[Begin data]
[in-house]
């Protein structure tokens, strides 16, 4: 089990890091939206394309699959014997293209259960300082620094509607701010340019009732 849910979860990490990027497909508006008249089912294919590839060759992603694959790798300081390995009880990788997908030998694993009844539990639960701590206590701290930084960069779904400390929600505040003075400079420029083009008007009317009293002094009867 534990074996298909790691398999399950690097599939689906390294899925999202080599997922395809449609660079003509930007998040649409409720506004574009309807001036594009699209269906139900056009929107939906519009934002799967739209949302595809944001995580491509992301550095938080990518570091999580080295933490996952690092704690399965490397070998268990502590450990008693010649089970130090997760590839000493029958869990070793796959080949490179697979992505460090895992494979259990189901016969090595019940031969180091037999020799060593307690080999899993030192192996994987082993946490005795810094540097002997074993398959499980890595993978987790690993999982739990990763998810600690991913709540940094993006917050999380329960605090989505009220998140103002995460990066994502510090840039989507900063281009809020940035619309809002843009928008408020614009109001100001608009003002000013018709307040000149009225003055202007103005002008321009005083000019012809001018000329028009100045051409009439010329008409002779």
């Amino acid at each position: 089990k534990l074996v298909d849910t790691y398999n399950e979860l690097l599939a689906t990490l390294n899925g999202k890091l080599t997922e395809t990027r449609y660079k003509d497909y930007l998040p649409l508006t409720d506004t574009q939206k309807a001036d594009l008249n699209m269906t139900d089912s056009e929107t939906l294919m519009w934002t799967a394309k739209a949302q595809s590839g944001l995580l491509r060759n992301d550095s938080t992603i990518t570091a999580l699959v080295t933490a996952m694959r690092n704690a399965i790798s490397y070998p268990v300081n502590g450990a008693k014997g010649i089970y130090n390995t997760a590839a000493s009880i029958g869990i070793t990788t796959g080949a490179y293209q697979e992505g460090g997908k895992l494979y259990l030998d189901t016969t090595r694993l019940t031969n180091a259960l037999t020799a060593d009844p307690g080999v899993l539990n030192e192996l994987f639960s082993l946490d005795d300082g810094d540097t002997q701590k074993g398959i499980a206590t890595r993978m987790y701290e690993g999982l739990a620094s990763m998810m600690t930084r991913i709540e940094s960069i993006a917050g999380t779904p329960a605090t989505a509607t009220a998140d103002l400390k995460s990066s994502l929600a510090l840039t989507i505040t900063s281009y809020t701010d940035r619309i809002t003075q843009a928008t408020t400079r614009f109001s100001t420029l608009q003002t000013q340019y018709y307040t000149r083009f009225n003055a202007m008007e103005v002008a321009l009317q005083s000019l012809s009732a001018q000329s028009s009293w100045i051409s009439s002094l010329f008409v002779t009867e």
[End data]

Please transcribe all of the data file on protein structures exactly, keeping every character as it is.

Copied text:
[in-house]
């Protein structure tokens, strides 16, 4: 089990890091939206394309699959014997293209259960300082620094509607701010340019009732 849910979860990490990027497909508006008249089912294919590839060759992603694959790798300081390995009880990788997908030998694993009844539990639960701590206590701290930084960069779904400390929600505040003075400079420029083009008007009317009293002094009867 534990074996298909790691398999399950690097599939689906390294899925999202080599997922395809449609660079003509930007998040649409409720506004574009309807001036594009699209269906139900056009929107939906519009934002799967739209949302595809944001995580491509992301550095938080990518570091999580080295933490996952690092704690399965490397070998268990502590450990008693010649089970130090997760590839000493029958869990070793796959080949490179697979992505460090895992494979259990189901016969090595019940031969180091037999020799060593307690080999899993030192192996994987082993946490005795810094540097002997074993398959499980890595993978987790690993999982739990990763998810600690991913709540940094993006917050999380329960605090989505009220998140103002995460990066994502510090840039989507900063281009809020940035619309809002843009928008408020614009109001100001608009003002000013018709307040000149009225003055202007103005002008321009005083000019012809001018000329028009100045051409009439010329008409002779």
């Amino acid at each position: 089990k534990l074996v298909d849910t790691y398999n399950e979860l690097l599939a689906t990490l390294n899925g999202k890091l080599t997922e395809t990027r449609y660079k003509d497909y930007l998040p649409l508006t409720d506004t574009q939206k309807a001036d594009l008249n699209m269906t139900d089912s056009e929107t939906l294919m519009w934002t799967a394309k739209a949302q595809s590839g944001l995580l491509r060759n992301d550095s938080t992603i990518t570091a999580l699959v080295t933490a996952m694959r690092n704690a399965i790798s490397y070998p268990v300081n502590g450990a008693k014997g010649i089970y130090n390995t997760a590839a000493s009880i029958g869990i070793t990788t796959g080949a490179y293209q697979e992505g460090g997908k895992l494979y259990l030998d189901t016969t090595r694993l019940t031969n180091a259960l037999t020799a060593d009844p307690g080999v899993l539990n030192e192996l994987f639960s082993l946490d005795d300082g810094d540097t002997q701590k074993g398959i499980a206590t890595r993978m987790y701290e690993g999982l739990a620094s990763m998810m600690t930084r991913i709540e940094s960069i993006a917050g999380t779904p329960a605090t989505a509607t009220a998140d103002l400390k995460s990066s994502l929600a510090l840039t989507i505040t900063s281009y809020t701010d940035r619309i809002t003075q843009a928008t408020t400079r614009f109001s100001t420029l608009q003002t000013q340019y018709y307040t000149r083009f009225n003055a202007m008007e103005v002008a321009l009317q005083s000019l012809s009732a001018q000329s028009s009293w100045i051409s009439s002094l010329f008409v002779t009867e």